• Steph says:

    I’m originally from a small town but spent my young adult years in a city so I can relate to your post. I do feel somewhat like my old self when I travel for business to Los Angeles, New Orleans, etc. On the other hand, sometimes I just need to get back to nature and away from the city to relax. Wishing you more city grit soon:)

  • beachmom says:

    I hear you. Recently I had to go to Manhattan for work…it was one day…a day trip without my husband or kids and I felt like a duck out of water. I felt like I was dressed wrong ( hello giant tote back carrying what??) acted wrong, walked wrong ( the constant looking around for a pair of little hands to hold) it was awful. I felt like I had landed on a different planet when it was just two hours from my house but in reality it was a thousand miles away. I actually told me husband that I needed to sort myself out quickly as the day will come when our kids fly the coop ( sob) and I will be rocking in the corner as I will have lost my mojo and at that stage I wont know how to get it back. Good luck with getting your grit back!

  • Lauren says:

    I feel like I could have written this. And, no city is like NYC so if you don’t have access to it it’s much, much worse! NY suburbs seem more tolerable than any other place. Thanks for sharing!

  • Lanie says:

    I agree with Jordana too – you should go visit her in NYC! And you are always welcome to try out Atlanta grit but I think you need NYC. xo

  • George says:

    I’m not a mom or even a pop but a caregiver to my partner who has Huntington’s Disease. I lived in New Jersey right outside the City and now live on Cape Cod. I miss the city , friends, family and the constant rush I was always in when I lived there but things have changed and I accept that. That person that I was is still in there and I am determined to not so much to go home again but to find a happy medium so I don’t lose who I truly am.

  • Shoshi says:

    Two things:

    If you think being called mom by strangers is annoying wait until they call you grandma.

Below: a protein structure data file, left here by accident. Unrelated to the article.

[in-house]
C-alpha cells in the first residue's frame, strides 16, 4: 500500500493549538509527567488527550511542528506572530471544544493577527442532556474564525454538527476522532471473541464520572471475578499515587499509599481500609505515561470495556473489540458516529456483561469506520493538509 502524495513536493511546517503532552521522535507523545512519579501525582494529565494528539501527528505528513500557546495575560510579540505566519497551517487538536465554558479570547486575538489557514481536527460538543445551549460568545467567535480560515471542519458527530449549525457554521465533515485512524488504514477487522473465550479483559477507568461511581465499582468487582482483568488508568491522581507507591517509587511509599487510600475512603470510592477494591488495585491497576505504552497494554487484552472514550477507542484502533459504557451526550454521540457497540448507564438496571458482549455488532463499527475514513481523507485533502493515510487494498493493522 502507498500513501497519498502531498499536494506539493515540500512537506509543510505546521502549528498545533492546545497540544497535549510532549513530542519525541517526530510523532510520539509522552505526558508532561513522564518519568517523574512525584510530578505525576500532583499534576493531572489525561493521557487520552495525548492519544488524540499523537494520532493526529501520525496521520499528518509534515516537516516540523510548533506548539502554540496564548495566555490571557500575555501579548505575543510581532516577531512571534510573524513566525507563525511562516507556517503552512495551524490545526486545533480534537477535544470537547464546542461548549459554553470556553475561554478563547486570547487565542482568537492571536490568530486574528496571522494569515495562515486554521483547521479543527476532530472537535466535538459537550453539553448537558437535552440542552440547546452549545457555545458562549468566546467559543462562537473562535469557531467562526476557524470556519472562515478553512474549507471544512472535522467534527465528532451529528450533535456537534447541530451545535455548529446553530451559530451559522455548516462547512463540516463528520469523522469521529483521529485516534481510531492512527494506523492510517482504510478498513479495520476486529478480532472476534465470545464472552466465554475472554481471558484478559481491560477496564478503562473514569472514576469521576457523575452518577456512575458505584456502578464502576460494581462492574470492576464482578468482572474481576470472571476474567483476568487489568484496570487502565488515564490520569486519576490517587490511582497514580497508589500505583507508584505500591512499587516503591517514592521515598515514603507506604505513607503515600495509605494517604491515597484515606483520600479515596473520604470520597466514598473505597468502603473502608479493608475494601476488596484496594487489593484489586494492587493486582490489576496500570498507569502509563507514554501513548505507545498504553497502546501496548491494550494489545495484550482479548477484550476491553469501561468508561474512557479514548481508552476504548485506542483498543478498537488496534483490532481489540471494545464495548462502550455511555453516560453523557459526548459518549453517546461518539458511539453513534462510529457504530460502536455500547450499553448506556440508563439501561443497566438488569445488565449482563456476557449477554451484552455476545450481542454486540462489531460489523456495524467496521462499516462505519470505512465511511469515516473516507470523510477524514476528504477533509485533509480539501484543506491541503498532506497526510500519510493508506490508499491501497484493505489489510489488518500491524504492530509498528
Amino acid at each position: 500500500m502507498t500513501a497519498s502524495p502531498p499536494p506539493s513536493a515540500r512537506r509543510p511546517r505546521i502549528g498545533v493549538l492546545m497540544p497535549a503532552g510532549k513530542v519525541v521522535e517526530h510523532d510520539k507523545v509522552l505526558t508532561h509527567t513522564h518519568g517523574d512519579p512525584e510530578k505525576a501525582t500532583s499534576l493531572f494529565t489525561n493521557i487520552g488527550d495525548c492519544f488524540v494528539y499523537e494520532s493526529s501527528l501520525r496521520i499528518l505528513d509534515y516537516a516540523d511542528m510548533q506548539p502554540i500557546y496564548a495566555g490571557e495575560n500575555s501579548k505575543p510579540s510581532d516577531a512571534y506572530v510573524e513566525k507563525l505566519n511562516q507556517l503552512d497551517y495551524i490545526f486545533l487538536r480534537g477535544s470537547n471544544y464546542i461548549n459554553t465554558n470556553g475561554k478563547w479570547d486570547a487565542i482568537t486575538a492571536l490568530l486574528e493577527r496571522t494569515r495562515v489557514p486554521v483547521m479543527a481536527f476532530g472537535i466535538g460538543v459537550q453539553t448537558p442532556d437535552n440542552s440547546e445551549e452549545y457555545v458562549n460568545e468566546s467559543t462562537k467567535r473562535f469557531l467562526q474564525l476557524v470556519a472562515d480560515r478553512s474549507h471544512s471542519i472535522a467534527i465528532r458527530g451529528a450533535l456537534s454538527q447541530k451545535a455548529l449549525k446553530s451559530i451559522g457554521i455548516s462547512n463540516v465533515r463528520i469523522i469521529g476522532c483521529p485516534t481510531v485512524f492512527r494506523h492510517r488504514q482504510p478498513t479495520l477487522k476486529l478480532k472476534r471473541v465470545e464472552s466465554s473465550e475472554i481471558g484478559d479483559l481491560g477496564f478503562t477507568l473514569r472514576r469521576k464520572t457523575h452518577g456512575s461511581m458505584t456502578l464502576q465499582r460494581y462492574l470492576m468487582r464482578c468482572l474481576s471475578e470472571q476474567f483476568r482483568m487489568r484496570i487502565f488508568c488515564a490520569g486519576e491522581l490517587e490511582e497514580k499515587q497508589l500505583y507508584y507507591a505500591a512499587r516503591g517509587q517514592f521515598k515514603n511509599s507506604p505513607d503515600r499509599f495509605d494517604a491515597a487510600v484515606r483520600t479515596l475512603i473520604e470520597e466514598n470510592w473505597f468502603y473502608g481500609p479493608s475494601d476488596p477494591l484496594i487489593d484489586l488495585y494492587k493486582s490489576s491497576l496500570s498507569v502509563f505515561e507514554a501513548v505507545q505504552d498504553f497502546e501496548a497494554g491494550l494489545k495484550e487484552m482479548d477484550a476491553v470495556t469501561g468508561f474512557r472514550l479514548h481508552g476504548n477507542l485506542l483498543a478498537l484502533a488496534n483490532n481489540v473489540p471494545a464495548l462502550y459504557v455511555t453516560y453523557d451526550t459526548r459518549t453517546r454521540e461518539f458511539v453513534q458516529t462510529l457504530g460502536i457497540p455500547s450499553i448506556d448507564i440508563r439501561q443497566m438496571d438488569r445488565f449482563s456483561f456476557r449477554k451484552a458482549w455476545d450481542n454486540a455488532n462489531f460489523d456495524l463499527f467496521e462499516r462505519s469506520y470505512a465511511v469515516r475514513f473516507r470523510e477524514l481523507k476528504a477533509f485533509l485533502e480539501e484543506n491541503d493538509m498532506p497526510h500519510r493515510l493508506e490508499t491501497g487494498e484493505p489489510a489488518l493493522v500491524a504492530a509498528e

You will miss THE City, for the rest of your life, but you have a million wonderful memories that pop up for no reason at all, or because of a movie scene or a slice of real pizza.

    It is important to go back now and then to refresh and add new memories.

  • Every day I contemplate the day we will leave Manhattan. Some days of dragging the groceries up six flights, battling the stroller through the double doors, longing for more space or just or looking out the window at a cold grey skyline, I think it’s time to move out, head to California or somewhere else and get soft. New York sucks you in though. For all its toughness, it’s exictment and energy can’t be found too many other places. Not by people who have already encountered this city at least. A tough dilemma. I know I will find myself thinking your same thoughts one day. Although, remember things always look better in retrospect, the grass is always greener, etc.etc. Here’s to green grass where we are. 🙂

  • Rebecca says:

    I just had the same revelation this week: I need more indie films, used bookstores and dates with my husband.

  • Mwa says:

    I so know what you mean. I’ve only just come back to blogging but it’s made me realise that I have nothing left to say. Maybe summer will make things better?

  • Leigh Ann says:

    I can totally relate to this. I live in an amazing city, where we’re always saying “We need to get out more!” We blame our homebound nature or our tendency to visit regular places on our kids, but in reality, my husband was never one of those people anyway. Going out of our comfort zone stresses ME out because I can tell he’s uncomfortable.

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kelcey kintner